Changing Attitude and One Night Stands
Over on the Changing Attitude blog, Colin has (quite rightly) criticised Lisa Nolland of Anglican Mainstream for getting slightly confused in her writing about bisexuality:
Lisa introduces another favourite point of attack â€“ bisexuals. Bisexuals, she writes, either sequentially or simultaneously have partners of both sexes: two is fine but three is better. I donâ€™t know any bisexuals who construct their lives in this way, but itâ€™s a favourite point of attack for conservatives.
This is what Lisa originally wrote, and I think we can all see where Colin is coming from:
Moreover, what is the response to active bisexuals? Bisexuals either sequentially or simultaneouslyÂ have partners of both sexes:Â two is fine but three isÂ better.Â Will Simon feel able to validate committed loving trios?Â How would he reply to, say,Â US bisexual â€˜poster girlâ€™ Jenny Block, whose book, Love, Sex and Life in an Open Marriage, has made significant headway?Â Jenny loves her husband, Christopher, and she loves her girlfriend, Jemma, and she has a sexual relationship with both. http://www.guardian.co.uk/lifeandstyle/2008/jul/06/women.features3
I think Lisa is getting a little confused between sexual orientations and sexual activity. One does not necessarily necesitate the other.
That said, Colin goes and shoots himself in the foot again by trying to defend the document on Sexual Ethics which Changing Attitude produced a few years ago. He writes:
Lisa has again been reading the report on Sexual Ethics published by CA for the Clergy Consultation. She says the report challenges the whole concept of sexual exclusivity and affirms that â€˜brief and loving sexual engagementâ€™ with other people can be â€˜occasions of graceâ€™.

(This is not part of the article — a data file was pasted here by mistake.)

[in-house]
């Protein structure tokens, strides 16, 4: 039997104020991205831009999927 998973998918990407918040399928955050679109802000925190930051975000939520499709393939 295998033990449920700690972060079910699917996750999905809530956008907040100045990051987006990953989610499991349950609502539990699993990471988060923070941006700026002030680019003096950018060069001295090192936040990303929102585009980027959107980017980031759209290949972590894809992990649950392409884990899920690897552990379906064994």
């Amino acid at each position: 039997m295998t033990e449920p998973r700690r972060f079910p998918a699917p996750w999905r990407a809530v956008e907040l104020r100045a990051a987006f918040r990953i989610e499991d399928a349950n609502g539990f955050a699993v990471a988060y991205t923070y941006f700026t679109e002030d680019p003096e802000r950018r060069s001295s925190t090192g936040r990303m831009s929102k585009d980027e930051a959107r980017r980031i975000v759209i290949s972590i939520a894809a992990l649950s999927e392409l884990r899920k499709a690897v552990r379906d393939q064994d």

Lisa has, I suspect, read the whole report. Therefore she knows perfectly well that is doesnâ€™t challenge â€˜the whole concept of sexual exclusivityâ€™.
The report says â€œthe ideal outcome may be for mature adults to live in covenantal relationships that are stable, sexually exclusive/monogamous and permanentâ€ â€“ â€˜mayâ€™, because it is clear that in every society and culture, heterosexuals find it hard to maintain this ideal.
Here’s the controversial paragraphs (page 10 and 11) in full:
There is often an implicit assumption in using the words â€˜faithfulnessâ€™ and â€˜commitmentâ€™ in this discussion that we are always talking about sexual relationships persisting over a long period of time. And of course time provides the vital conditions for development, change and growth. To be committed is to take things seriously. It is to say â€˜Tomorrow I will be here as well as today, which means that we have time. Time for facing up to the reality of each other. I am not going to run away (from you or myself).â€™
However, the biblical theme is primarily about the overwhelming demand to remain faithful to our covenantal relationship with God through the Spirit (which, as the gospels warn, may challenge conventional family obligations) Thus while it is clear to us as LGBTs when we survey the gay scene, and indeed much of contemporary social life, that casual sex can often be addictive and destructive, we think it is important to remain open to the possibility that brief and loving sexual engagement between mature adults in special circumstances can be occasions of grace. Risky, but then as Paul Tillich said â€˜A Christian is safest taking risks!â€™
Now I agree with Colin that reading the rest of the report you cannot come away with anything less then a sense that Changing Attitude are putting forward a “Permanent, Faithful, Stable” model of gay relationships, but these two paragraphs seem to just wipe all that away. Given that the concept is all in one sentence, how can the “brief and loving sexual engagement” not be “casual sex”?
I would love for Colin to present us with an example of a “brief and loving sexual engagement” that constitutes not “casual sex” but rather a “Permanent, Faithful, Stable” monogamous commitment. I’ve asked him as much on his blog. let’s see if we get an answer.